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Prediction of anti-tuberculosis activity of 3-phenyl-2H-1,3-benzoxazine-2,4(3H)-dione derivatives

1University of Ss. Cyril and Methodius

2Charles University

© 2012 Versita Warsaw. This work is licensed under the Creative Commons Attribution-NonCommercial-NoDerivatives 3.0 License. (CC BY-NC-ND 3.0)

Citation Information: Chemical Papers. Volume 67, Issue 3, Pages 305–312, ISSN (Online) 1336-9075, DOI: 10.2478/s11696-012-0278-4, December 2012

Publication History

Published Online:
2012-12-27

Abstract

Correlation analysis and, in particular, artificial neural networks (ANN) were used to predict the anti-mycobacterial activity of substituted 3-phenyl-2H-1,3-benzoxazine-2,4(3H)-diones (PBODs) by quantitative structure — activity relationship (QSAR) calculations. Initially, sixty-four derivatives were synthesised and biologically tested; ten further derivatives were proposed for future synthesis on the basis of the prediction results. The biological activity was originally expressed by minimum inhibitory concentration (MIC) against Mycobacterium tuberculosis; however, its transformed pMIC form was found to be more informative. Theoretical molecular descriptors of several types were selected to establish a primary drug model of the species which was expected to exhibit a substantial anti-mycobacterial effect. Lipophilicity and solubility indices, several basic molecular properties, quantum chemistry quantities as well as 1H and 13C NMR chemical shifts, were employed as the descriptors, enabling a very successful prediction of the pMIC values. The utilisation of in silico variables and simulated NMR data is highly advantageous in the first phase of the drug design, as they permit prediction of the compounds with a high expected activity, minimising the risk of synthesising less active species. The MIC values predicted at less than 4 μmol L−1 for six of the ten compounds suggested for further synthesis are better than the best value for the original set of compounds.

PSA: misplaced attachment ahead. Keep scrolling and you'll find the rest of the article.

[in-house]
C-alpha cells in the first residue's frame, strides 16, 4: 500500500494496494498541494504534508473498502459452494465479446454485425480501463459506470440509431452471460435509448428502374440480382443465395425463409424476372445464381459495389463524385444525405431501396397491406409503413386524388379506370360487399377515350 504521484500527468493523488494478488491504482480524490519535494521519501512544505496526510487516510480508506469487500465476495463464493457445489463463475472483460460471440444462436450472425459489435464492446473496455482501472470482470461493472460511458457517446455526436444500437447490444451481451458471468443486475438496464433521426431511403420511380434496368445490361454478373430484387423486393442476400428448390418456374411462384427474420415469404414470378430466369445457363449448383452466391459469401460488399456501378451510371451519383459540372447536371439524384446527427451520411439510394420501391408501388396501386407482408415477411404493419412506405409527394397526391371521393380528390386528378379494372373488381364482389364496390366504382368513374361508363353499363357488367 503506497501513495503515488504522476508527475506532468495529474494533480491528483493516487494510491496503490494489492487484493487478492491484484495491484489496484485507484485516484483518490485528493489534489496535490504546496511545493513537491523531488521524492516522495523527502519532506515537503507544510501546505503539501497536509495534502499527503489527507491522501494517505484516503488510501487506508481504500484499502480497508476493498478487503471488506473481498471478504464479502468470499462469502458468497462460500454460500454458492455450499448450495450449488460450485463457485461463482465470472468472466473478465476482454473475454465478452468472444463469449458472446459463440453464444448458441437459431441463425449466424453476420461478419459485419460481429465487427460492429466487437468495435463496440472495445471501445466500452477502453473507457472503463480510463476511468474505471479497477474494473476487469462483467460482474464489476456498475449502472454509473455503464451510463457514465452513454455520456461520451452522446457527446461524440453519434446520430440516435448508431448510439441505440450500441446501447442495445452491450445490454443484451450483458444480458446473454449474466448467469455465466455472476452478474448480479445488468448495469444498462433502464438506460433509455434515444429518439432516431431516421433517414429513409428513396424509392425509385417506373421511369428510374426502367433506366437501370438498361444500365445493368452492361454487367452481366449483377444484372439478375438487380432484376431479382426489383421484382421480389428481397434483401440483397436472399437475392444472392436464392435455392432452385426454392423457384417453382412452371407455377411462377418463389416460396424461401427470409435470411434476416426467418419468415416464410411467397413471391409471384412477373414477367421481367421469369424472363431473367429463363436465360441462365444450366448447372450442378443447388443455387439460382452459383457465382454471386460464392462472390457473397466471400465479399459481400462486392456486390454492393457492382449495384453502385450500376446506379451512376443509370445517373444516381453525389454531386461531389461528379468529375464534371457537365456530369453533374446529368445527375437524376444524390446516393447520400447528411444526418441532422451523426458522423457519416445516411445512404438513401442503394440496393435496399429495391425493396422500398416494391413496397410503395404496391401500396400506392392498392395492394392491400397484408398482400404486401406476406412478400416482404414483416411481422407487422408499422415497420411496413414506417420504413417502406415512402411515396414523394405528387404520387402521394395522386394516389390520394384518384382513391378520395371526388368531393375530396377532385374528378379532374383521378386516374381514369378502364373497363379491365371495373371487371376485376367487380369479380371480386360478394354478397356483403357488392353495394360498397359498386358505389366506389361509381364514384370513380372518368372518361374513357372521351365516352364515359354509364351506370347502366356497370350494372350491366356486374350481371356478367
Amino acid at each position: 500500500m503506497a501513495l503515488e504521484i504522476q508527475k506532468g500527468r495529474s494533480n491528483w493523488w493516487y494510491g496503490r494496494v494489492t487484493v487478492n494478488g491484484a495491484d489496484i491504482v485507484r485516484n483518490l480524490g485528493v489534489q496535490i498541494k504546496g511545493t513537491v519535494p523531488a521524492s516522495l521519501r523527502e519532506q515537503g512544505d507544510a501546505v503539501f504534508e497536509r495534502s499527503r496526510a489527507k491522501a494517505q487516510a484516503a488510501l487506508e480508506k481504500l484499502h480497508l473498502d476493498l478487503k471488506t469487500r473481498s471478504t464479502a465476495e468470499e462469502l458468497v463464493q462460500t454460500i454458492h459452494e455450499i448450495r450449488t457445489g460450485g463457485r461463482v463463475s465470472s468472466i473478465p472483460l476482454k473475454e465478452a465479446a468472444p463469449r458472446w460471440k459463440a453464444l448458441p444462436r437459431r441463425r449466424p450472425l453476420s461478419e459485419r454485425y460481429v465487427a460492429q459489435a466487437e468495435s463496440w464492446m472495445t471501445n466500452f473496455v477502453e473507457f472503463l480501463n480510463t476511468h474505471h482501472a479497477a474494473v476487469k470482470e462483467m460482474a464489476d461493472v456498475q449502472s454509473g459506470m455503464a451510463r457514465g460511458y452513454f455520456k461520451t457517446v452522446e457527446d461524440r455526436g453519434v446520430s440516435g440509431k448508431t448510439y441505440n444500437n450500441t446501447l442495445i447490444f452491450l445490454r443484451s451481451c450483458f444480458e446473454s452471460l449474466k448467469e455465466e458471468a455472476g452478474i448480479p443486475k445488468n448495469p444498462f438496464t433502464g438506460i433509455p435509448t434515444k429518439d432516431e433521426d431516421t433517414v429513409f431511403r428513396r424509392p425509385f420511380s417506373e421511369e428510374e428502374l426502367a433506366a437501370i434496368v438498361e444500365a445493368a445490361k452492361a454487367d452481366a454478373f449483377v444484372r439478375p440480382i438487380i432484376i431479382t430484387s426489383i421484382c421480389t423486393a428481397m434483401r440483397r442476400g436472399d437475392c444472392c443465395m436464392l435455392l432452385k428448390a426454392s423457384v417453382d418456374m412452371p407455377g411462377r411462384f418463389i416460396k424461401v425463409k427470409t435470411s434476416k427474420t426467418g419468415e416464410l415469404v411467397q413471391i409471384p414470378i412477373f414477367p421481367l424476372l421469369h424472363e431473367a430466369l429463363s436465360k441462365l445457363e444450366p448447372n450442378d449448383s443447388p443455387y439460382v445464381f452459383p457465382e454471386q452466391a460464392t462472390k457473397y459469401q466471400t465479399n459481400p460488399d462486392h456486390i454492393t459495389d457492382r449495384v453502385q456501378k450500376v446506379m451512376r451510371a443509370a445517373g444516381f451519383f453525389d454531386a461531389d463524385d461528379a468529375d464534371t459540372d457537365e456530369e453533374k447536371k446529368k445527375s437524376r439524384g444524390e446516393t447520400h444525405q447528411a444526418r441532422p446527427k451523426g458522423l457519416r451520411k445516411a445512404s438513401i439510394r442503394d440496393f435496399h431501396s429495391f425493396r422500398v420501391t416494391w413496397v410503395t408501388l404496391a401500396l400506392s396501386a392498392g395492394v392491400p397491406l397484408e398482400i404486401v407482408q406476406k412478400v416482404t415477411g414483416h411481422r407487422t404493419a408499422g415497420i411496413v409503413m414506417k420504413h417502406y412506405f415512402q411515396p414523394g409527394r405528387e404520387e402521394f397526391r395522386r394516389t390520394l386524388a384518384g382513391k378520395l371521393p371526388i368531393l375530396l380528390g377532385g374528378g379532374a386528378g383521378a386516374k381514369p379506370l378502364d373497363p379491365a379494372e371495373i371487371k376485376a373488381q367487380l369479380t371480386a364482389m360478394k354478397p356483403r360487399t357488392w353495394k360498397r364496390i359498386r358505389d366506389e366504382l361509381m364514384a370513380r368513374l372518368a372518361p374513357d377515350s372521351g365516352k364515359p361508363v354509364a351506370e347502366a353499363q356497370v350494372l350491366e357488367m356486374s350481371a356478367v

Keywords: 3-phenyl-2H-1,3-benzoxazine-2,4(3H)-diones; Mycobacterium tuberculosis; minimum inhibitory concentration; QSAR; artificial neural networks

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